Because you’re not worth it!
I wonder if you do the same thing as me, that is stocking up on cleaning or personal care products like toothpaste and shampoo or even some foods and treats when they are on offer?
Sometimes I end up with lots of different toothpastes in my cupboard while other times I’ve run out and have to go out hunting for the best offer on the high street. This made me think, if customers keep looking for bargains – bearing in mind you can’t really increase your consumption of toothpaste or shampoo indefinitely –how will these so-called staples companies generate their profits in the future?
Defensive stocks have performed strongly over the last few years. This is especially true for consumer staples, i.e. food, beverage, household and personal care companies such as Nestle, Unilever, Coca-Cola, Colgate or Kimberly-Clark. One of the main reasons behind the strong performance is that investors who rely on a steady income from their portfolios had to shift from bonds into what we call bond proxies. The yield requirement could not be met with traditional bond investing so we have seen a shift into those equities with reliable dividend payments, such as consumer staples. The large inflows have driven-up their share price substantially over the last five years. In fact, the price performance is very strongly correlated with the inverted bond yield and has increased over the last few years:
However, the underlying fundamentals of these shares paint a very different picture. Organic growth rates are slowing, both in the food space, but also in Household Goods and Personal Care products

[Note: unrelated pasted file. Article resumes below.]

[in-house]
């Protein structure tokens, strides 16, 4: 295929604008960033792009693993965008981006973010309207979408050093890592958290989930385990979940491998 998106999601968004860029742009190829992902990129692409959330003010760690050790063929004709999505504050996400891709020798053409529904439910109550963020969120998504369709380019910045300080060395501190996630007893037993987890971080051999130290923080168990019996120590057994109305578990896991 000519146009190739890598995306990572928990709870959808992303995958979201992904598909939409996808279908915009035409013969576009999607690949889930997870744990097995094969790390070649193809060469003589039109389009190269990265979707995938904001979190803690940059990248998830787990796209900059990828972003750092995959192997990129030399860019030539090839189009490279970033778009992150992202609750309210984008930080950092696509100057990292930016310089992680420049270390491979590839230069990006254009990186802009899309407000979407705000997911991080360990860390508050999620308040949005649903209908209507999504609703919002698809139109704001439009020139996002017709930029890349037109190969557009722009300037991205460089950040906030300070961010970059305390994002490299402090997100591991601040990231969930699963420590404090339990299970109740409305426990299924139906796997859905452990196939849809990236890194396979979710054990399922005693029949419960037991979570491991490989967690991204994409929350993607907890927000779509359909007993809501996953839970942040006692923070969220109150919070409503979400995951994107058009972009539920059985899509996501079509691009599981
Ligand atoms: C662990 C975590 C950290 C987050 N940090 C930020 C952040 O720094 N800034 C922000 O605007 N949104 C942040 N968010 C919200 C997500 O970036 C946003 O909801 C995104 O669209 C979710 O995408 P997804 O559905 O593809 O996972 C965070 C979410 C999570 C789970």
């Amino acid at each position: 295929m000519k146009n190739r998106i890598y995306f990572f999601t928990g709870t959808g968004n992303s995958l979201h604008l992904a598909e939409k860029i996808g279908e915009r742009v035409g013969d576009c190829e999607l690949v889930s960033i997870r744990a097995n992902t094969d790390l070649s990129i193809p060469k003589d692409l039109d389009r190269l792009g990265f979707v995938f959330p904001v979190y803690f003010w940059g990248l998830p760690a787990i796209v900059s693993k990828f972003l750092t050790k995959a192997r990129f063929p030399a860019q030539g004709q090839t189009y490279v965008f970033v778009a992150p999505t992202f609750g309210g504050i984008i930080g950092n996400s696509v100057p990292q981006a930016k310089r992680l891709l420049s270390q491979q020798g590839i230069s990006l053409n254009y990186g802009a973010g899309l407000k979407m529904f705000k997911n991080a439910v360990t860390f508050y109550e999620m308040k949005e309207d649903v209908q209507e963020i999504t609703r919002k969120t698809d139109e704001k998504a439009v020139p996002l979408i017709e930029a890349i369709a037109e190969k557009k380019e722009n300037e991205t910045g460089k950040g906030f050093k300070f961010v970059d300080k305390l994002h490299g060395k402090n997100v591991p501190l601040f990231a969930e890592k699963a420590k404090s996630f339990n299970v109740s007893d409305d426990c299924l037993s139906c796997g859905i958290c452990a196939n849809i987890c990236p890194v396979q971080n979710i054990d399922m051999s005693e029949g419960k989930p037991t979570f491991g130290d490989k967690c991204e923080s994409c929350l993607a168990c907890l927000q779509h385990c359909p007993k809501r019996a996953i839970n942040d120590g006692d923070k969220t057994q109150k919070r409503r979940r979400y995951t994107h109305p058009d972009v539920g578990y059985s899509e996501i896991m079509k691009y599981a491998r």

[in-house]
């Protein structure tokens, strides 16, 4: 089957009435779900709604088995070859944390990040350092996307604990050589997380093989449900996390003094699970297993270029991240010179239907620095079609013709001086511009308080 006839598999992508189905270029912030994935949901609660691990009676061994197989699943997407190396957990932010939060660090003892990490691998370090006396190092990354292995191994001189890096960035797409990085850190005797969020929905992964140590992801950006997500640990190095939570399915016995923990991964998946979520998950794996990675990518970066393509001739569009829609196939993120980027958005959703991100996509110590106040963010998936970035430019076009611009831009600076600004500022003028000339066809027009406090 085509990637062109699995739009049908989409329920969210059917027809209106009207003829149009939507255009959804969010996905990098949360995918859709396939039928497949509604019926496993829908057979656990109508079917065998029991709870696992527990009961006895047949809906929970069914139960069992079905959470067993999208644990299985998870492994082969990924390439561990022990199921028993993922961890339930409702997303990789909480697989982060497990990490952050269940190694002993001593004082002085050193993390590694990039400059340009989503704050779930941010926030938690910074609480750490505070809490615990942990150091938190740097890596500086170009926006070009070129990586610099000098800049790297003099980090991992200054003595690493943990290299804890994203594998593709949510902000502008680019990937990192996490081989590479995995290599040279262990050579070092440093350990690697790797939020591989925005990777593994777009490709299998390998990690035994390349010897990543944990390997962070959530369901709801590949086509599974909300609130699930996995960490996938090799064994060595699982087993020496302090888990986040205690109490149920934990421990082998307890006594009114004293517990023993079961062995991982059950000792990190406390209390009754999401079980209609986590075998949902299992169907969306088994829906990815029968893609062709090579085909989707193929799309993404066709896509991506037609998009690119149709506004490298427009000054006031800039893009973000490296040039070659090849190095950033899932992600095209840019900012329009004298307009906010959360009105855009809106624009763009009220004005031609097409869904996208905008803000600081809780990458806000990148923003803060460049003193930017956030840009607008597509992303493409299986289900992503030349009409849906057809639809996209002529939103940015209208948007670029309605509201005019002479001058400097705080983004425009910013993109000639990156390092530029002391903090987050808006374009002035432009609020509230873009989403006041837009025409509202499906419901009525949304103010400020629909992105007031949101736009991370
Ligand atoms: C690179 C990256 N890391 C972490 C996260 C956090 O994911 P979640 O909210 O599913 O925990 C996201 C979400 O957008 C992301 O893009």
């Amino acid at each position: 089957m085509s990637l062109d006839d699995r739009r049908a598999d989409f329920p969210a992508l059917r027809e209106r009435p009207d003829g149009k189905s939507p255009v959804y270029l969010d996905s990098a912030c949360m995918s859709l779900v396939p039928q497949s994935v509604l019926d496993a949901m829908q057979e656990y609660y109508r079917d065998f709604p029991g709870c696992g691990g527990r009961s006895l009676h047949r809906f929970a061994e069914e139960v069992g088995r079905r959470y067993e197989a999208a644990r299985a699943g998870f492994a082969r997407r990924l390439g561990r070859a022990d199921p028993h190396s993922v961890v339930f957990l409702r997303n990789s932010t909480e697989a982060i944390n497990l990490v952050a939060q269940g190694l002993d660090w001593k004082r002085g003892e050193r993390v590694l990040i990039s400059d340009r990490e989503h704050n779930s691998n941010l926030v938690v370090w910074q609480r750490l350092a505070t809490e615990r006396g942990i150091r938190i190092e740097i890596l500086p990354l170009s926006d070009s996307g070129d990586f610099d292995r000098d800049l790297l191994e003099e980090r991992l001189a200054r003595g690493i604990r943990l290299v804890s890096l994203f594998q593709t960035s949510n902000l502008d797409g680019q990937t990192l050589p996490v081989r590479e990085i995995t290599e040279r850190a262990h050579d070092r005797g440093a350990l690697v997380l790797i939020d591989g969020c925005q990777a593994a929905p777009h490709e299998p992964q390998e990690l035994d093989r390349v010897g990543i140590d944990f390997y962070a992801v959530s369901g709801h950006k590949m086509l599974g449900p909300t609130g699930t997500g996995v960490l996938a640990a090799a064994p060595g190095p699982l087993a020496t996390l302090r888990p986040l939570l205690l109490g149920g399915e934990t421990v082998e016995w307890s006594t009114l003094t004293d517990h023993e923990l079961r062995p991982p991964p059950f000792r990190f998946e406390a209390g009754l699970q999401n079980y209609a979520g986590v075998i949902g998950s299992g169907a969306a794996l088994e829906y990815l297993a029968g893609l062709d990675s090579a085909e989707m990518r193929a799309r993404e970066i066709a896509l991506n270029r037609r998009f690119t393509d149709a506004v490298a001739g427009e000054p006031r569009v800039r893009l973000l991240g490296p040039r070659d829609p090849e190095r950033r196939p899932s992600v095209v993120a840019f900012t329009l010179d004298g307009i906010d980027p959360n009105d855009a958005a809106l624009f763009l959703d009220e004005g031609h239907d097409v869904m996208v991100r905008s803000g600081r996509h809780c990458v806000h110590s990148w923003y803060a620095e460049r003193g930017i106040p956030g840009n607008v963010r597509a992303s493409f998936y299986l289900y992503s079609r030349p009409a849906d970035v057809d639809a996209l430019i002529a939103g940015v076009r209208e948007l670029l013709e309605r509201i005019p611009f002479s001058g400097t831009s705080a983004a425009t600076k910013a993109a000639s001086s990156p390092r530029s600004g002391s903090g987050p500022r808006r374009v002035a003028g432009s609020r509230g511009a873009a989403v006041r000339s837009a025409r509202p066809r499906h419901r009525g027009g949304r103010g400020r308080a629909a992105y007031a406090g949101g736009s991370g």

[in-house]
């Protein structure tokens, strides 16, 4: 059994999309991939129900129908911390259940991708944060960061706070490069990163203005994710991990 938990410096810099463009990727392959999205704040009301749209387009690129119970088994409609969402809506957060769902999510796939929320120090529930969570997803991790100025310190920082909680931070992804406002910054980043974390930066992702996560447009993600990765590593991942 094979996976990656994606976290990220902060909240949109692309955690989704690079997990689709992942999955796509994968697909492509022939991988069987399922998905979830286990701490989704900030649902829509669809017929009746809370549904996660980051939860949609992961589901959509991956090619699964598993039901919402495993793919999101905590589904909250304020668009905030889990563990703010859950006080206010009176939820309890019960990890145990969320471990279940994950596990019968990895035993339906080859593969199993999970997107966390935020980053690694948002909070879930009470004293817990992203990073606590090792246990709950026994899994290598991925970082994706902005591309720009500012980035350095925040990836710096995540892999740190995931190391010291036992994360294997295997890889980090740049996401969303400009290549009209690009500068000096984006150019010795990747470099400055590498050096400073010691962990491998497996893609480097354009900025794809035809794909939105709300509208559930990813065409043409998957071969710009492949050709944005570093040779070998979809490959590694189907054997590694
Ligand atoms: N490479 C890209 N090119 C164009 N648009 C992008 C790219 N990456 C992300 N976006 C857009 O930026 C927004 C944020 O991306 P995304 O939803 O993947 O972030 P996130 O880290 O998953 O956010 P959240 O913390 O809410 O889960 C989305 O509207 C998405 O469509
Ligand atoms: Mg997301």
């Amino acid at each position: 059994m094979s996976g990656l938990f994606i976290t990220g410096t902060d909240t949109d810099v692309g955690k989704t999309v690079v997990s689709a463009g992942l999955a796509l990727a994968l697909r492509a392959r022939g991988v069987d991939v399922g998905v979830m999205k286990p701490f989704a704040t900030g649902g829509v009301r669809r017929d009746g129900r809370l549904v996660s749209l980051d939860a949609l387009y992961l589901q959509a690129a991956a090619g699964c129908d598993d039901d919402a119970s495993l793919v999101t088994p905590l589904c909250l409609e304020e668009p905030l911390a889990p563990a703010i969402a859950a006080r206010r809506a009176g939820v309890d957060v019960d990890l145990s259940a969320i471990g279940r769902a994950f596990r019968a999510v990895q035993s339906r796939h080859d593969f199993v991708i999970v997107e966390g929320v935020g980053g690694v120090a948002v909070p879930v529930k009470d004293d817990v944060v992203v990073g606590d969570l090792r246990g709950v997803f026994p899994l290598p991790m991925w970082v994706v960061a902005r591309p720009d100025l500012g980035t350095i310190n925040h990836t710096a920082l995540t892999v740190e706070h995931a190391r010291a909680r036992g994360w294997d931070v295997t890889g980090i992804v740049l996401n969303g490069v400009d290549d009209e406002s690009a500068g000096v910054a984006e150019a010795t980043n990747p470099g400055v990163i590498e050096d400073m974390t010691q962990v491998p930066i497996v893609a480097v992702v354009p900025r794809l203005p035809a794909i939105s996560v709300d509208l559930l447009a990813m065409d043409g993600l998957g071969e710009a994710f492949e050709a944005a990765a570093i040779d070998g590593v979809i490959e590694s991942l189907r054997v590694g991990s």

The slowdown in volumes is due to consumers switching away from multinational products. In emerging markets the trend is towards locally produced niche products, especially in personal care. In developed markets, private label continues to gain market share from branded manufacturers. Additionally, in high inflation countries (e.g. Brazil) where the multinationals have had to increase pricing substantially in order to offset the currency impact, a loss in sales volume has been triggered. In recent months, the volume loss has been higher than price increases resulting in negative organic growth rates.
Even in the UK we have seen attempts of large price increases in the wake of the weak Sterling after Brexit. One just has to remember, the spat between Tesco and Unilever or the ‘wider valleys’ of Toblerone.
Furthermore, staples companies have benefitted from a decline in raw material prices over the last 2-3 years. Although margins did improve by about 200bps in the last ten years, this equals an average margin increase of 20bps p.a. In future, we expect raw material prices to rise and become a headwind hampering the already pedestrian margin expansion we have seen over the last ten years.
Raw material prices is just one factor which will contribute to rising inflation. We also see labour costs rising on a global basis. This will automatically lead to pressure on staples companies to increase pricing. However, as we’ve mentioned earlier, pricing often results in lower volumes and often the negative volume decline is higher than the positive pricing effect.
In our opinion there are many headwinds on the horizon for these staple companies, not least a recovery in bond yields. At current hefty valuations, the risk of a continued correction and money being pulled out of bond proxies is high. We are happy to avoid these shares for the time being.
Global Investment Analyst